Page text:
The dangers of mobile phone use whilst driving
19th January 2016
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Reaction times


With a driver who is fully alert the reaction time, which is generally defined as the time it takes from seeing a hazard (and therefore the need to do something) and the time it takes to actually apply the brakes; is, on average (from research by the Transport Research Laboratory (TRL) who were commissioned by Direct Line Insurance) around 0.98 of a Second, during which time the vehicle will have travelled 31 metres.

You will also see there is an alcohol element to these calculations, (drink driving - which is in the main said to be socially unacceptable now) and at what is the cut off point for the legal limit; (80mg/100ml of Blood) you will see the reaction is extended by one full cars length, adding an additional 4 metres and an additional 0.13 seconds before the brakes would be applied.

When it comes to using a hands free mobile telephone you will see reaction time is further extended by 8 metres and an additional 0.27 seconds.

If we now turn to a hands held mobile telephone you will see reaction is even further extended by 14 metres and an additional 0.48 of a seconds.  When you consider you are travelling at 31.5 metres (105 ft) a second at 70 mph, if you become distracted and you then become involved in a crash, your impact speed is going to be much greater than if you are fully alert and paying attention.  The simple facts of the matter are that if you do not have enough space in which to stop, you won't stop, and it will be you who will suffer the consequences of your actions, the worst of which could be your death or that of another person.


Current legislation

Under current legislation, if you kill another person whilst driving a car, and are convicted of Causing Death by Dangerous Driving, or one of the other associated offences where a death is caused, the outcome is that most likely you will be walking down the stairs at court to the awaiting prison van staff who will  take you off to prison for a few years.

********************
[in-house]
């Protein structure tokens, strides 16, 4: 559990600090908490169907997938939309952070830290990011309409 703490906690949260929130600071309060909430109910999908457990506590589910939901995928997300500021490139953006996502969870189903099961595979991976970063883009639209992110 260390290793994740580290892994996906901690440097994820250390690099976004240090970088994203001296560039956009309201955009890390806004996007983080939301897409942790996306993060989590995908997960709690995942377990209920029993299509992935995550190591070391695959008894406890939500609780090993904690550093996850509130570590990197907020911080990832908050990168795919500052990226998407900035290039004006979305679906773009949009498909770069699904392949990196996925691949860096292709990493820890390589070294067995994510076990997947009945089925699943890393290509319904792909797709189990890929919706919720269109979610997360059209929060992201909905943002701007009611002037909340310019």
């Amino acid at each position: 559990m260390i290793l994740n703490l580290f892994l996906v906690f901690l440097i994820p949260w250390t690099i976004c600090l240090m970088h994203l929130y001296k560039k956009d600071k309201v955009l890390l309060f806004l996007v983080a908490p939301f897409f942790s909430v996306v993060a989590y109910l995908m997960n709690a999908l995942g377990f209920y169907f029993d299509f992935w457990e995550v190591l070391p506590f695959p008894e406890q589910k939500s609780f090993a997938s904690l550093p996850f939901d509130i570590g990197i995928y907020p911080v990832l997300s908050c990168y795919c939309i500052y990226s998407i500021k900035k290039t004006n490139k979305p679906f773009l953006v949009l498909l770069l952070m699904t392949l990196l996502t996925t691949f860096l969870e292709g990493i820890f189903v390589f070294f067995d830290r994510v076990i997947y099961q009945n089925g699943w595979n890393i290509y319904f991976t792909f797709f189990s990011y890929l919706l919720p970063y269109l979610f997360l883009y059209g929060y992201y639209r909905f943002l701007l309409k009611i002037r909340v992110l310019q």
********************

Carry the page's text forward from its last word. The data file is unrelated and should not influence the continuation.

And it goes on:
Quite often, at this point in the proceedings, many drivers, of all ages have their smart lawyers tell everyone how very remorseful you are, which any one who has suffered at the hands of others who just do not understand the consequences of their actions, would say that is far too late. Saying sorry in front of families and friends or the judge doesn't wash to those whose lives have been wrecked by irresponsible drivers who just can't live without their mobile phones!!


Think of the other consequences

Other consequences that are never thought about at the time the mobile phone is being used, either to talk / text or check the internet are the ones that will affect you and your family and friends.

If you kill someone the way it affects you and your family is because you will get a Criminal Record; you may lose your job which also means you will endure a loss of earnings. You will have your DNA taken and kept of file for TEN YEARS.

You and your family will experience lifestyle changes. Your friends may also decide they no longer want to associate with you (social changes), and if you ever get behind the wheel again, your insurance company will impose very high insurance costs against you for the following ELEVEN YEARS, with sky high premiums.

If you critically injure someone, where that person is no longer able to fulfil the kind of life style they were looking forward to, prior to being so badly injured, many of the above could also apply, including very high insurance premiums, as their care will cost millions until they die.


Too much to ask?

Is it really too much to ask for ALL drivers to take responsibility for their own actions, irrespective of how many years of driving experience they have?  Is it too much to ask you to turn it to silent, or better still, turn it off and put it in the boot?  Missing a call or a text won't kill you.  If you ignore this advice, are YOU prepared to face the consequences?


A big thank you to Sue Papworth of Toad's School of Driving in Cambridge for her advice.

Please share to somebody you might think would benefit from this information.  Thank you.



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